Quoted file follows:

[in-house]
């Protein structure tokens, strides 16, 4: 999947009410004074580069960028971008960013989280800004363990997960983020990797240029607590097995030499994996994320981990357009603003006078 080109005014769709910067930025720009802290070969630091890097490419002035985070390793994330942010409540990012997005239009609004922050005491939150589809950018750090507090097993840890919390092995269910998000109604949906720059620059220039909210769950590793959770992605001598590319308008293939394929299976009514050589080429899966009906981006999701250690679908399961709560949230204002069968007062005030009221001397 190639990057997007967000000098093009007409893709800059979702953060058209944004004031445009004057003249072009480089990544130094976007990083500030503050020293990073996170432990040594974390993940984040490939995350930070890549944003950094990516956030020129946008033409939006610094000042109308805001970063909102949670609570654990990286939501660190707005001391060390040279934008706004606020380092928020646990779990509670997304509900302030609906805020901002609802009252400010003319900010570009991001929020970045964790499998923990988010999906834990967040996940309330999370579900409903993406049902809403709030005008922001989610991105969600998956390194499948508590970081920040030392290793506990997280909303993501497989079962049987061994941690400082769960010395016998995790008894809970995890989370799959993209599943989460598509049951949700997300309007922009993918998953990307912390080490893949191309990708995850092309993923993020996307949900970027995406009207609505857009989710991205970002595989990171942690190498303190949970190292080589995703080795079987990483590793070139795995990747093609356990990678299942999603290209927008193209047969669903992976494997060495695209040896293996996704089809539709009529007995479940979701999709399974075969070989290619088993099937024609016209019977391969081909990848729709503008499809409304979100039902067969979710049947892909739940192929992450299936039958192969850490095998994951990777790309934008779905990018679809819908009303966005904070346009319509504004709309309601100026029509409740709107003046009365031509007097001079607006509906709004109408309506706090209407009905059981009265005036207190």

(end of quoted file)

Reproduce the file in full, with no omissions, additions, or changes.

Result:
[in-house]
């Protein structure tokens, strides 16, 4: 999947009410004074580069960028971008960013989280800004363990997960983020990797240029607590097995030499994996994320981990357009603003006078 080109005014769709910067930025720009802290070969630091890097490419002035985070390793994330942010409540990012997005239009609004922050005491939150589809950018750090507090097993840890919390092995269910998000109604949906720059620059220039909210769950590793959770992605001598590319308008293939394929299976009514050589080429899966009906981006999701250690679908399961709560949230204002069968007062005030009221001397 190639990057997007967000000098093009007409893709800059979702953060058209944004004031445009004057003249072009480089990544130094976007990083500030503050020293990073996170432990040594974390993940984040490939995350930070890549944003950094990516956030020129946008033409939006610094000042109308805001970063909102949670609570654990990286939501660190707005001391060390040279934008706004606020380092928020646990779990509670997304509900302030609906805020901002609802009252400010003319900010570009991001929020970045964790499998923990988010999906834990967040996940309330999370579900409903993406049902809403709030005008922001989610991105969600998956390194499948508590970081920040030392290793506990997280909303993501497989079962049987061994941690400082769960010395016998995790008894809970995890989370799959993209599943989460598509049951949700997300309007922009993918998953990307912390080490893949191309990708995850092309993923993020996307949900970027995406009207609505857009989710991205970002595989990171942690190498303190949970190292080589995703080795079987990483590793070139795995990747093609356990990678299942999603290209927008193209047969669903992976494997060495695209040896293996996704089809539709009529007995479940979701999709399974075969070989290619088993099937024609016209019977391969081909990848729709503008499809409304979100039902067969979710049947892909739940192929992450299936039958192969850490095998994951990777790309934008779905990018679809819908009303966005904070346009319509504004709309309601100026029509409740709107003046009365031509007097001079607006509906709004109408309506706090209407009905059981009265005036207190």